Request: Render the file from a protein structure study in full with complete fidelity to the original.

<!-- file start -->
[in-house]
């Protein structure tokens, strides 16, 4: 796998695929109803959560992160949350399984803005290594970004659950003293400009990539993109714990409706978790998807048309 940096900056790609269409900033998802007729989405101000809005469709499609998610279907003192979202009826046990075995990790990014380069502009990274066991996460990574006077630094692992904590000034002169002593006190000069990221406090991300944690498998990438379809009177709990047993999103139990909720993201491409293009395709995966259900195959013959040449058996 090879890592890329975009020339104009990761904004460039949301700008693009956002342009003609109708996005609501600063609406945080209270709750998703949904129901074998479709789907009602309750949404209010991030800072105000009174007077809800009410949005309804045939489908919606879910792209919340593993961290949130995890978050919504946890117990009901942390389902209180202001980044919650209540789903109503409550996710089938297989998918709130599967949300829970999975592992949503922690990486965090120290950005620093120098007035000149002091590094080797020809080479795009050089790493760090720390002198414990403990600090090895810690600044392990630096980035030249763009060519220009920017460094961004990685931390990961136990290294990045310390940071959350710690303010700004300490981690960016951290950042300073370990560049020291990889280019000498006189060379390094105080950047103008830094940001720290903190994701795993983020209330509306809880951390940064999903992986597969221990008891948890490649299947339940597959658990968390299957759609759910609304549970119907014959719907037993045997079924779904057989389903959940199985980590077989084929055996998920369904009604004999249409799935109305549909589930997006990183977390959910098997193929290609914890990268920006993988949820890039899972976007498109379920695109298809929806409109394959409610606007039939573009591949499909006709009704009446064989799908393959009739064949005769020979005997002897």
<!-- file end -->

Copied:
[in-house]
């Protein structure tokens, strides 16, 4: 796998695929109803959560992160949350399984803005290594970004659950003293400009990539993109714990409706978790998807048309 940096900056790609269409900033998802007729989405101000809005469709499609998610279907003192979202009826046990075995990790990014380069502009990274066991996460990574006077630094692992904590000034002169002593006190000069990221406090991300944690498998990438379809009177709990047993999103139990909720993201491409293009395709995966259900195959013959040449058996 090879890592890329975009020339104009990761904004460039949301700008693009956002342009003609109708996005609501600063609406945080209270709750998703949904129901074998479709789907009602309750949404209010991030800072105000009174007077809800009410949005309804045939489908919606879910792209919340593993961290949130995890978050919504946890117990009901942390389902209180202001980044919650209540789903109503409550996710089938297989998918709130599967949300829970999975592992949503922690990486965090120290950005620093120098007035000149002091590094080797020809080479795009050089790493760090720390002198414990403990600090090895810690600044392990630096980035030249763009060519220009920017460094961004990685931390990961136990290294990045310390940071959350710690303010700004300490981690960016951290950042300073370990560049020291990889280019000498006189060379390094105080950047103008830094940001720290903190994701795993983020209330509306809880951390940064999903992986597969221990008891948890490649299947339940597959658990968390299957759609759910609304549970119907014959719907037993045997079924779904057989389903959940199985980590077989084929055996998920369904009604004999249409799935109305549909589930997006990183977390959910098997193929290609914890990268920006993988949820890039899972976007498109379920695109298809929806409109394959409610606007039939573009591949499909006709009704009446064989799908393959009739064949005769020979005997002897």